I wear eyeglasses. I can’t wake up in the mornings and welcome a beautiful day without first grabbing my glasses to see it. I suffer when it rains and drops of water latch on to my lenses and am momentarily blinded when my glasses fog up because I’ve entered a bar teaming with sweaty dancing drinkers. Smudges on my specs are the worst. In other words, I am a “four-eyes.”
So why, with all the nuisances, do some people think it’s cool to wear glasses?
I was recently assisting a stylist at a photo shoot when the photographer suggested we put a pair of glasses on the model. “But they don’t have any lenses in them,” I asked, confused when she handed me a pair of empty frames. “Oh, I know. I popped the lenses out of these sunglasses.”
I’ve become accustomed to these ways of constructing an image when I’m at a photo shoot. What you see on the pages of magazines are more examples of artifice than representations of reality. The bespectacled model in the picture doesn’t really need glasses to see; it’s just for show—to make him look smarter, more casual and welcoming. That’s fine, but then there are those guys and girls who decide to slap on a pair of non-prescription glasses as part of their outfit. What’s that about? What are those hipster-minded folk trying to accomplish?
Before elaborating on this trend running rampant in Brooklyn, I’ll turn to another New York figure. Theodore Roosevelt, in the late 19th century, championed a revised interpretation of masculinity. With the growth of the city and industrialization, there was a widespread fear of male feminization—in cities, men were now considered part of a mass, working to service a corporation and not their own innate value, significantly changing notions of masculinity. The shift from the rugged man outdoors to the industrial urban laborer incited Roosevelt to launch a campaign promoting athleticism, the wilderness, and virility. When he became president at the turn of the century, America knew Roosevelt as the guy who would inspire boys to be “real” men and would deter them from the effeminate lifestyles of the city.
Most of us are aware of the image of a gallant Teddy atop a hearty stead; the president that Robin Williams aped in Night at the Museum. He’s supposed to be the epitome of turn-of-the-century manliness: strong, brave, and robust. But there’s a flaw. His stern countenance is adorned with tiny specs! These glasses challenge the very idea of his virile ruggedness. It is a sign of weakness; indeed, a vulnerability in plain sight that undermines his efforts against male frailty. It’s a funny irony to have this man advocate male vigor when he was dependent on something, looking at the world behind lenses of ineptitude.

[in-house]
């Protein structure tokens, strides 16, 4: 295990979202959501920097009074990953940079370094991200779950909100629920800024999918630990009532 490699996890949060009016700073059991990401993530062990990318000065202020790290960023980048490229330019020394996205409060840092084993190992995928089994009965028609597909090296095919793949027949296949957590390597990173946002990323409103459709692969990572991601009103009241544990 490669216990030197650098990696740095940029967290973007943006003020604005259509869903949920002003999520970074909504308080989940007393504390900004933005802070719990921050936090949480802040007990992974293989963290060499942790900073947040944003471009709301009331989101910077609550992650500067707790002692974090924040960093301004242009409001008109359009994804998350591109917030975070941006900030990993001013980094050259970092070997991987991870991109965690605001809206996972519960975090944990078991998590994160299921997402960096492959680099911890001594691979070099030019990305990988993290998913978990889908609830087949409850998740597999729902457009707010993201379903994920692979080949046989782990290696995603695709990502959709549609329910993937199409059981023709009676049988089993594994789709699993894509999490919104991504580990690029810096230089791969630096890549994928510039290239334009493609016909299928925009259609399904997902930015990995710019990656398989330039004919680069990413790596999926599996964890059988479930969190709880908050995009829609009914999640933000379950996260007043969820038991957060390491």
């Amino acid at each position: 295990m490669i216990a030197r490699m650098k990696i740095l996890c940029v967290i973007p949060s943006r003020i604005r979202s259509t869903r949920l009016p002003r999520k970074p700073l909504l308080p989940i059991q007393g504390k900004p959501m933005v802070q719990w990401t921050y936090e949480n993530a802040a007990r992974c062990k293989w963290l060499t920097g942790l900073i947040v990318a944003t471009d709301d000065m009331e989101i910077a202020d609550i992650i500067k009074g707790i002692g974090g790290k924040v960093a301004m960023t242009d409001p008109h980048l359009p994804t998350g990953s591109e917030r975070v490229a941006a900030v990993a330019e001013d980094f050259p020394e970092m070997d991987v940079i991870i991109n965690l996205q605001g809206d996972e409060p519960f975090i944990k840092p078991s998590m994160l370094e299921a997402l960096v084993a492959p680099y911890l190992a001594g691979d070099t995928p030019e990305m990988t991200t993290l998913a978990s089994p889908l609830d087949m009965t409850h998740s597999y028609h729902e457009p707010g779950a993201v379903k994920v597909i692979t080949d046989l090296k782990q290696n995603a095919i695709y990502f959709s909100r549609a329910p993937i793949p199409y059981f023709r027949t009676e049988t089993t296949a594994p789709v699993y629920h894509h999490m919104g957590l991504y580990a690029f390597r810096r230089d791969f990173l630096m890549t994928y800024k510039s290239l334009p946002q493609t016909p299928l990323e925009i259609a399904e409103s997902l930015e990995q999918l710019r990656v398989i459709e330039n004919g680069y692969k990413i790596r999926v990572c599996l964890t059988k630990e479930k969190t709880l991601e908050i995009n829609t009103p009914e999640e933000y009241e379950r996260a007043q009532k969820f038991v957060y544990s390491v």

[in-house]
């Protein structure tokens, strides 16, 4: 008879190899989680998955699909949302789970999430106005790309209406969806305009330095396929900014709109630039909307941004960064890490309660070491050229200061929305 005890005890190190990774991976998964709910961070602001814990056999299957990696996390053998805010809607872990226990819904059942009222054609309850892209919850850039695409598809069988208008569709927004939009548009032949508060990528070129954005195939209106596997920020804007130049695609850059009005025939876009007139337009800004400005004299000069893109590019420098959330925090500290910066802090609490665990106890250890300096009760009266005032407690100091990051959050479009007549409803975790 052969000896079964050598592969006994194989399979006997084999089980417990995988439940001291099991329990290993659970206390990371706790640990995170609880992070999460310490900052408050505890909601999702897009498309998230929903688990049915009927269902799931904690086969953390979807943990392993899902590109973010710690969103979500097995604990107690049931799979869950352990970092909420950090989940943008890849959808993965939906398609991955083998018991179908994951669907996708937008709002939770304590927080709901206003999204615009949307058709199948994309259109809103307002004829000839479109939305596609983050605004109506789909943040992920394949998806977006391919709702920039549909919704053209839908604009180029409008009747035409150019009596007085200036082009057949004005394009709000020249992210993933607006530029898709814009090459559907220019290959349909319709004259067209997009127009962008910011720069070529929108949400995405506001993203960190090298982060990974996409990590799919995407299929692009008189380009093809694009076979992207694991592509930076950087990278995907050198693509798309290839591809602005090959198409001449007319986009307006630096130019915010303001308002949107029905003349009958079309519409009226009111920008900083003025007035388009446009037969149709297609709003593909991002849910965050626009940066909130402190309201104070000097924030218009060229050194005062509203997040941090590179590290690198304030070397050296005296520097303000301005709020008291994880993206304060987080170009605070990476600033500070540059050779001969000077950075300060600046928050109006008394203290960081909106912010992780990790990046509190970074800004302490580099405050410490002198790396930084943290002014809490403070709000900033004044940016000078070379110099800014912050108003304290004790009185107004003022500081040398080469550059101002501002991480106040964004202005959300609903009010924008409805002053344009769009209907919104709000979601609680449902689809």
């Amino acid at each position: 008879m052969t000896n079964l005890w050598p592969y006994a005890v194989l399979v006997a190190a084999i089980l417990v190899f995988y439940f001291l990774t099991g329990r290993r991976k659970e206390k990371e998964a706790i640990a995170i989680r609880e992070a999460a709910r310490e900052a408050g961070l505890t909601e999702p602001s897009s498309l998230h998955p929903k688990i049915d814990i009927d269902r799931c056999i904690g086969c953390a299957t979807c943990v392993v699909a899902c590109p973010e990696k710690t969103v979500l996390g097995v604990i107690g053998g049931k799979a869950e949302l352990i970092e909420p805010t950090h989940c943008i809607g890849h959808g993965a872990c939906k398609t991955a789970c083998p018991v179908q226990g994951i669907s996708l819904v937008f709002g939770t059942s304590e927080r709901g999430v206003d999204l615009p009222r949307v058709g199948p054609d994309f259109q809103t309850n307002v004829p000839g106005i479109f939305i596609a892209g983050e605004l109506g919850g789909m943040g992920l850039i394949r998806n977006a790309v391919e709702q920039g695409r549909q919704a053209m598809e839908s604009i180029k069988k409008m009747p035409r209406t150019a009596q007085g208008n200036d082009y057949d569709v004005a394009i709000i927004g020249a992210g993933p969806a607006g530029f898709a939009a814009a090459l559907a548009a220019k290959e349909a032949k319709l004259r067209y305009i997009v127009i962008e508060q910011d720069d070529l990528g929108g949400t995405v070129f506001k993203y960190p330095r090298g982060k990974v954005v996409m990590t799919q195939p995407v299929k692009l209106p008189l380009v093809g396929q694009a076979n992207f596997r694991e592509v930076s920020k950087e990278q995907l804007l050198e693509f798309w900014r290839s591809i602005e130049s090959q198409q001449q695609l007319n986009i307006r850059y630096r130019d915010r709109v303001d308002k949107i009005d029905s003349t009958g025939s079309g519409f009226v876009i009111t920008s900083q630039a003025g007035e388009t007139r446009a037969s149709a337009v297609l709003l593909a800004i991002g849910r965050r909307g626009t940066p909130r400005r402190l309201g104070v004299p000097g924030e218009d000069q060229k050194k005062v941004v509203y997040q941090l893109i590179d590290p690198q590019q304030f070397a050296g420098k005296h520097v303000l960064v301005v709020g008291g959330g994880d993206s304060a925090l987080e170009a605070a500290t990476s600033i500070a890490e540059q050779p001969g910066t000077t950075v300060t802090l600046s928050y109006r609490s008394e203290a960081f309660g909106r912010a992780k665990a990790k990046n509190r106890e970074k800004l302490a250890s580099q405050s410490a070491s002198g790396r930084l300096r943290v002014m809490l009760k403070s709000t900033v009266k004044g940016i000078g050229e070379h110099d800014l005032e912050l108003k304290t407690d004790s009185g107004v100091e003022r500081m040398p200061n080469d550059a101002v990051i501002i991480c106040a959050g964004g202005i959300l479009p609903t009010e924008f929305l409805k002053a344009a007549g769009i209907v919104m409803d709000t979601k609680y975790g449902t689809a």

For most people, glasses usurp any other trait of a person. Maybe we don’t remember Theodore Roosevelt in terms of his glasses, but we do for Buddy Holly, Allen Ginsberg, Tina Fey, Woody Allen and Carrie Donovan. These are celebrities whose glasses dominate their personas in our collective memory. Yes, they’ve accomplished more important things; they are rock stars, writers, comediennes, and directors, but it is their image that relies on eyewear. Would they be so easily recognizable without the frames on their faces? This is a clear example of synecdoche: one part stands in for the whole—a pair of eyeglasses, one element of a person’s look, represents their entire image. Some don’t see those large black circular frames without associating them to Donovan, late style editor of the New York Times magazine and Old Navy spokeswoman.
Maybe it’s for that reason that we want to wear glasses—so that we have an identifiable trait, something on which our constructed image can pivot. “Do I look smart with these,” the model had asked after the photographer goaded him to try the frames. “No, you just look like someone wearing eyeglasses,” I responded facetiously.
When did eyewear become an accessory that can transform someone into an intellectual? And this is where I return to the hipsters wearing non-prescription glasses. I recall a slideshow of pictures released a couple months back. In it were your Disney princesses “going hipster.” What that meant was someone had photoshopped a pair of thick black glasses on the faces of Snow White, Pocahontas, and Ariel with an accompanying sarcastic quote, and that was your princess hipster-fied. Can we not imagine the hipster without tacking on a pair of black frames?
So, eyeglasses have become an accessory. But why? Would you call someone’s hearing aid an accessory? It functions in a similar way, yet we don’t wear a hearing aid to make a fashion statement. It’s only used if we are verging on deafness.
Like many other vision-impaired individuals out there, I wear glasses for practical purposes. The funny thing is that I’m continually asked whether or not my glasses are real. Ten years ago, that question would’ve never come up.